The appellant argued that the bank had earlier pleaded guilty to unconscionable conduct.  Senior Counsel, for the respondent, submitted that it had not done so.  I’m not in a position to resolve the dispute in argument about this, but for present purposes the point is that the appellant did not refer to any particular piece of evidence to justify the contention that the respondent had previously admitted being guilty of unconscionable conduct.  If there were any such evidence, there would appear to have been nothing to prevent the appellant from adducing it at the trial.

The appellant also argued that the prospects of the appeal are sound because the respondent and the trial judge completely ignored a large component of the appellant’s case about the relationship of bank and customer that existed between the parties.  I have read the trial judge’s reasons for judgment.  They are extensive.  On their face, they do refer to the evidence which the appellant relied upon to establish his version of what the relationship of bank and customer was in his case.  The trial judge did not accept the appellant’s case, in that respect, for the reason already mentioned.

I am not in a position to make a reliable assessment of whether or not the appellant might have a viable appeal.  On the arguments before me, and the evidence to which I have been referred, however, it must be said that the appellant has not demonstrated that he does have a viable appeal.  It is an appeal which, essentially, requires the appellant to persuade the Court of Appeal, not just that he believes that his evidence was correct and should have been accepted, but that the trial judge, in some way, misused the advantage he had in seeing and hearing the evidence, such that the Court of Appeal could take the step of overturning the trial judge’s findings about the witness’s credibility and reliability.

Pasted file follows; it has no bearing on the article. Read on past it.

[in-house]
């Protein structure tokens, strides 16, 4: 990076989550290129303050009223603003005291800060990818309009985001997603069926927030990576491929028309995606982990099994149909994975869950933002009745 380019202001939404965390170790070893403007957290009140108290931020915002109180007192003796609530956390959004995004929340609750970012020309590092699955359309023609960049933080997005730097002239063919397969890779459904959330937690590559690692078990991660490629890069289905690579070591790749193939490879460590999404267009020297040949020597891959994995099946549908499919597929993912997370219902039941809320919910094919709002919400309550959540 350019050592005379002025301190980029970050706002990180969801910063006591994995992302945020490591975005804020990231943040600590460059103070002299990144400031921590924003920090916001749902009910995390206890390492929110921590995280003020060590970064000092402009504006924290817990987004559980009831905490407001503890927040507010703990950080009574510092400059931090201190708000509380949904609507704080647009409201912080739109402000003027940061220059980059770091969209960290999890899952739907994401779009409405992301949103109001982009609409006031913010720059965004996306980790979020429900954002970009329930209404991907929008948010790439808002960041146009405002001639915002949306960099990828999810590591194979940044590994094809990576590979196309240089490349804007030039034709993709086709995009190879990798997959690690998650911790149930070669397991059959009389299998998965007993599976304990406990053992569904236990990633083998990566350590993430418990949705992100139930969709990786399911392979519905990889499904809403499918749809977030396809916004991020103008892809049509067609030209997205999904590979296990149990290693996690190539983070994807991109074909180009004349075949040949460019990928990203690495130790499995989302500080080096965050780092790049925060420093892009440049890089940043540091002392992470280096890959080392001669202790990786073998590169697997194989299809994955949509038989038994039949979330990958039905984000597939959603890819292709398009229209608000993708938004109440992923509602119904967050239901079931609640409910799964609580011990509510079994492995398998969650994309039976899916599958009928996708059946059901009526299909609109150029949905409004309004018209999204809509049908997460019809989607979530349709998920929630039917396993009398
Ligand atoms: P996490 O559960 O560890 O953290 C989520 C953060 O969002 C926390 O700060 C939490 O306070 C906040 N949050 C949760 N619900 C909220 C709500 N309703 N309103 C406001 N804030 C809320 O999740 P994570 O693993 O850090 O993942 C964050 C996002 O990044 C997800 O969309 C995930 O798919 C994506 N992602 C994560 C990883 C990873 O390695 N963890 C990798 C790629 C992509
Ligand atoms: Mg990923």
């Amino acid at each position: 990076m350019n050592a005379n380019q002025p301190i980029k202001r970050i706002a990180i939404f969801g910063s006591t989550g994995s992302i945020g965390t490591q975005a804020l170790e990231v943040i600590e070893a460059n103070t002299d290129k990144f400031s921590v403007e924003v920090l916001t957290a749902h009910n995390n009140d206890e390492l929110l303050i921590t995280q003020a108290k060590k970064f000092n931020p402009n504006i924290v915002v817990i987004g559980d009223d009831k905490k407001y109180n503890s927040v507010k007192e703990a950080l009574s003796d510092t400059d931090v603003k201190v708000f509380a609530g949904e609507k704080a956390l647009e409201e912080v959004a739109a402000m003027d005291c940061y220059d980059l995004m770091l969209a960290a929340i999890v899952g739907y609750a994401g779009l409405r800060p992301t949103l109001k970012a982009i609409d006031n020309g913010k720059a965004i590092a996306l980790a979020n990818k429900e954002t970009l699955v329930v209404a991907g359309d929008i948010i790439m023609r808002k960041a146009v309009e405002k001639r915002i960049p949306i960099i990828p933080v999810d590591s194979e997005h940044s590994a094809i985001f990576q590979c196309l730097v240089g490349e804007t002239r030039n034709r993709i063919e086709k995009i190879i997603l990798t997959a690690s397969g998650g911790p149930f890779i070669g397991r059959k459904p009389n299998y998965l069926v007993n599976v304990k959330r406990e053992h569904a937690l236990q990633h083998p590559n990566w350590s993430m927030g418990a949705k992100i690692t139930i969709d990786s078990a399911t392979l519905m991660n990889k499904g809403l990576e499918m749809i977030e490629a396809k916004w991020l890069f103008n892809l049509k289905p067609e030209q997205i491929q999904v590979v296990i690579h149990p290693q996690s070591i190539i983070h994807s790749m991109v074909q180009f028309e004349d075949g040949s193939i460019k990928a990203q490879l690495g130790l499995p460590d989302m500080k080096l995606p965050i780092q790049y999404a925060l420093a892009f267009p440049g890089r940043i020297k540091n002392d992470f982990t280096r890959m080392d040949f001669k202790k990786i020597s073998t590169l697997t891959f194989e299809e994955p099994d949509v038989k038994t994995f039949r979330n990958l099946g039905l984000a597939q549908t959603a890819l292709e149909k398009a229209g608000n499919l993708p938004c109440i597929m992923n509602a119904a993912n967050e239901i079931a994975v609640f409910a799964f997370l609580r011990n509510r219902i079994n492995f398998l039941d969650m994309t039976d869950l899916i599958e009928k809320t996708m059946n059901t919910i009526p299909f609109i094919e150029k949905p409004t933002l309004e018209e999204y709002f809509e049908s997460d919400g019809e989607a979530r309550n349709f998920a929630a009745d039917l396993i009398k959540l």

That preliminary assessment is one of the relevant considerations in deciding whether security for costs should be ordered.  It is amongst a list of matters which are identified in Natcraft Pty Ltd & Anor v Det Norske Veritas & Anor [2002] QCA 241.  The second consideration referred to in that case is the financial position of the appellant.  There are grounds for considering that the appellant is impecunious.  The appellant himself submits that he is impecunious, although there is, in fact, no clear evidence of what, if any, assets he may have access to.  Nevertheless, the fact that there are grounds for thinking that if the appeal were to fail, and if a costs order were made in favour of the respondent, the appellant might be unable to satisfy it, also supports an order for security.

The appellant argued that it was the fault of the respondent that he was impecunious, and that it was not fair that the respondent bank could rely upon that in obtaining an order for security for costs.  In the case which I mentioned, it was noted that the fact that an impecunious appellant has already had a day in court and lost, on the merits, is a circumstance which increases, rather than reduces, the likelihood of an order for security for costs.  It was also noted in that case that the fact that an appellant blames his or her impecuniosity on a respondent who asks for orders for security for costs has less significance in an appeal than it does in an application for security before a trial.  There has been no relevant delay in the respondent bringing the application for security for costs, so that is not a factor which is opposed to such an order.